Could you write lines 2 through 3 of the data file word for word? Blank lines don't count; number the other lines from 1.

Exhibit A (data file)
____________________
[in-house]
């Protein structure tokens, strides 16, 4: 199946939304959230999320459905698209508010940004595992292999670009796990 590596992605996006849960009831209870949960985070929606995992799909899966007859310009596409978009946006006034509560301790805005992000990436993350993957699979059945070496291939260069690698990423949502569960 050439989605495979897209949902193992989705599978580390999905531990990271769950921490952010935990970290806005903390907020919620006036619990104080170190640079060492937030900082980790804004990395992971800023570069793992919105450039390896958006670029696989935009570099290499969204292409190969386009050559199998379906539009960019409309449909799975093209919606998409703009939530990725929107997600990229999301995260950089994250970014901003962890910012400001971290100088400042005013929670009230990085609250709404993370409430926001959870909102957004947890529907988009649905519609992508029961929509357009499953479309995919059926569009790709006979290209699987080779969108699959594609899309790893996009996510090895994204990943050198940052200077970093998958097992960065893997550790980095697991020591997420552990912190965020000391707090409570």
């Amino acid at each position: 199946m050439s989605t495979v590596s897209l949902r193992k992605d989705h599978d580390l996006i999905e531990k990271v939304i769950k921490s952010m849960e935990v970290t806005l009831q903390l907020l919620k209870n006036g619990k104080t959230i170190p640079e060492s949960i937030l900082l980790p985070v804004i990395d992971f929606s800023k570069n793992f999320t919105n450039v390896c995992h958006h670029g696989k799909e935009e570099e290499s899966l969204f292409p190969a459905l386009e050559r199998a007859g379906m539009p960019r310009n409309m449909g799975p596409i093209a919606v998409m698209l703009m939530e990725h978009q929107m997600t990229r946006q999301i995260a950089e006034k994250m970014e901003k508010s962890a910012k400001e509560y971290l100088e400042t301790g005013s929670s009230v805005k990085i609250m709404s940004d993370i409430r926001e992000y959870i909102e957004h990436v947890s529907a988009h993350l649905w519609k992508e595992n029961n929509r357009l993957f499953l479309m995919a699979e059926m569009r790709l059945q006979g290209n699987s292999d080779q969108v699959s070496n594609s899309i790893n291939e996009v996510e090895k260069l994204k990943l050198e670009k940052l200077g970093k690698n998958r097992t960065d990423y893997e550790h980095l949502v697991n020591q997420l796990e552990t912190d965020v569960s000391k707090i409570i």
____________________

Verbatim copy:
């Protein structure tokens, strides 16, 4: 199946939304959230999320459905698209508010940004595992292999670009796990 590596992605996006849960009831209870949960985070929606995992799909899966007859310009596409978009946006006034509560301790805005992000990436993350993957699979059945070496291939260069690698990423949502569960 050439989605495979897209949902193992989705599978580390999905531990990271769950921490952010935990970290806005903390907020919620006036619990104080170190640079060492937030900082980790804004990395992971800023570069793992919105450039390896958006670029696989935009570099290499969204292409190969386009050559199998379906539009960019409309449909799975093209919606998409703009939530990725929107997600990229999301995260950089994250970014901003962890910012400001971290100088400042005013929670009230990085609250709404993370409430926001959870909102957004947890529907988009649905519609992508029961929509357009499953479309995919059926569009790709006979290209699987080779969108699959594609899309790893996009996510090895994204990943050198940052200077970093998958097992960065893997550790980095697991020591997420552990912190965020000391707090409570």
């Amino acid at each position: 199946m050439s989605t495979v590596s897209l949902r193992k992605d989705h599978d580390l996006i999905e531990k990271v939304i769950k921490s952010m849960e935990v970290t806005l009831q903390l907020l919620k209870n006036g619990k104080t959230i170190p640079e060492s949960i937030l900082l980790p985070v804004i990395d992971f929606s800023k570069n793992f999320t919105n450039v390896c995992h958006h670029g696989k799909e935009e570099e290499s899966l969204f292409p190969a459905l386009e050559r199998a007859g379906m539009p960019r310009n409309m449909g799975p596409i093209a919606v998409m698209l703009m939530e990725h978009q929107m997600t990229r946006q999301i995260a950089e006034k994250m970014e901003k508010s962890a910012k400001e509560y971290l100088e400042t301790g005013s929670s009230v805005k990085i609250m709404s940004d993370i409430r926001e992000y959870i909102e957004h990436v947890s529907a988009h993350l649905w519609k992508e595992n029961n929509r357009l993957f499953l479309m995919a699979e059926m569009r790709l059945q006979g290209n699987s292999d080779q969108v699959s070496n594609s899309i790893n291939e996009v996510e090895k260069l994204k990943l050198e670009k940052l200077g970093k690698n998958r097992t960065d990423y893997e550790h980095l949502v697991n020591q997420l796990e552990t912190d965020v569960s000391k707090i409570i």